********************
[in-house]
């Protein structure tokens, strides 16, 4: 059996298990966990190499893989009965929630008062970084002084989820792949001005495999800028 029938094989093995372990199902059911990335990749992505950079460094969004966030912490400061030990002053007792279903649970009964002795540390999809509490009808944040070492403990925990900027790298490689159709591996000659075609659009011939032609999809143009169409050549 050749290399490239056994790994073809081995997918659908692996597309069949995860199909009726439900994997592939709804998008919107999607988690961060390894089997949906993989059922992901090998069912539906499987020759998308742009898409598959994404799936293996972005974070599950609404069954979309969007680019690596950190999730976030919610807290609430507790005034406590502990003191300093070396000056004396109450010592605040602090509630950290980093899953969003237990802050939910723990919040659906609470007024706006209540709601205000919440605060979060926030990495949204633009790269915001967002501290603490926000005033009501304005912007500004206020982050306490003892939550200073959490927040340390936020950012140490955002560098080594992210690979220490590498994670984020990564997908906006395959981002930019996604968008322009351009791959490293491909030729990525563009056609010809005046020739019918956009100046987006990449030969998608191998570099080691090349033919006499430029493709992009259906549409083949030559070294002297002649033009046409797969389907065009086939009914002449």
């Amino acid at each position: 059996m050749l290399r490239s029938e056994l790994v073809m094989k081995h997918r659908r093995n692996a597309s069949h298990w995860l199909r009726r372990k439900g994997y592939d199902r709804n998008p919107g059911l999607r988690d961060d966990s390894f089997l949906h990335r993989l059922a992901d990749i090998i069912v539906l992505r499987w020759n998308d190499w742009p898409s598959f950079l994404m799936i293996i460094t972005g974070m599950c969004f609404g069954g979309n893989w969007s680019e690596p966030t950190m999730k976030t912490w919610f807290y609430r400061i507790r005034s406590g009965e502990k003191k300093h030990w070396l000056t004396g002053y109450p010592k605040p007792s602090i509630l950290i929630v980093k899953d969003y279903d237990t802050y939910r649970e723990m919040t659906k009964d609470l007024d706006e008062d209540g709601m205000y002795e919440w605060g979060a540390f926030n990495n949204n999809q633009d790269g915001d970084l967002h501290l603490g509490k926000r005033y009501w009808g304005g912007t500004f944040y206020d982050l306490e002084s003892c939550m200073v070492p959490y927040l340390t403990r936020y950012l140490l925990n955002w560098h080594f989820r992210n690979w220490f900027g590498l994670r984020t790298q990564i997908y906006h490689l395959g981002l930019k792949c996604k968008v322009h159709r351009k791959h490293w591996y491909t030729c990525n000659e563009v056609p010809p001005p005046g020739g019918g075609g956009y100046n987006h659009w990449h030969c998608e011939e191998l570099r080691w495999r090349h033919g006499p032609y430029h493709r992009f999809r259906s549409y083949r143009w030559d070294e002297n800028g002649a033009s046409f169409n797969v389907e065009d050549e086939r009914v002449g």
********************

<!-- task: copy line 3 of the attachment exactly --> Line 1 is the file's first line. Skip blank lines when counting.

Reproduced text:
């Amino acid at each position: 059996m050749l290399r490239s029938e056994l790994v073809m094989k081995h997918r659908r093995n692996a597309s069949h298990w995860l199909r009726r372990k439900g994997y592939d199902r709804n998008p919107g059911l999607r988690d961060d966990s390894f089997l949906h990335r993989l059922a992901d990749i090998i069912v539906l992505r499987w020759n998308d190499w742009p898409s598959f950079l994404m799936i293996i460094t972005g974070m599950c969004f609404g069954g979309n893989w969007s680019e690596p966030t950190m999730k976030t912490w919610f807290y609430r400061i507790r005034s406590g009965e502990k003191k300093h030990w070396l000056t004396g002053y109450p010592k605040p007792s602090i509630l950290i929630v980093k899953d969003y279903d237990t802050y939910r649970e723990m919040t659906k009964d609470l007024d706006e008062d209540g709601m205000y002795e919440w605060g979060a540390f926030n990495n949204n999809q633009d790269g915001d970084l967002h501290l603490g509490k926000r005033y009501w009808g304005g912007t500004f944040y206020d982050l306490e002084s003892c939550m200073v070492p959490y927040l340390t403990r936020y950012l140490l925990n955002w560098h080594f989820r992210n690979w220490f900027g590498l994670r984020t790298q990564i997908y906006h490689l395959g981002l930019k792949c996604k968008v322009h159709r351009k791959h490293w591996y491909t030729c990525n000659e563009v056609p010809p001005p005046g020739g019918g075609g956009y100046n987006h659009w990449h030969c998608e011939e191998l570099r080691w495999r090349h033919g006499p032609y430029h493709r992009f999809r259906s549409y083949r143009w030559d070294e002297n800028g002649a033009s046409f169409n797969v389907e065009d050549e086939r009914v002449g």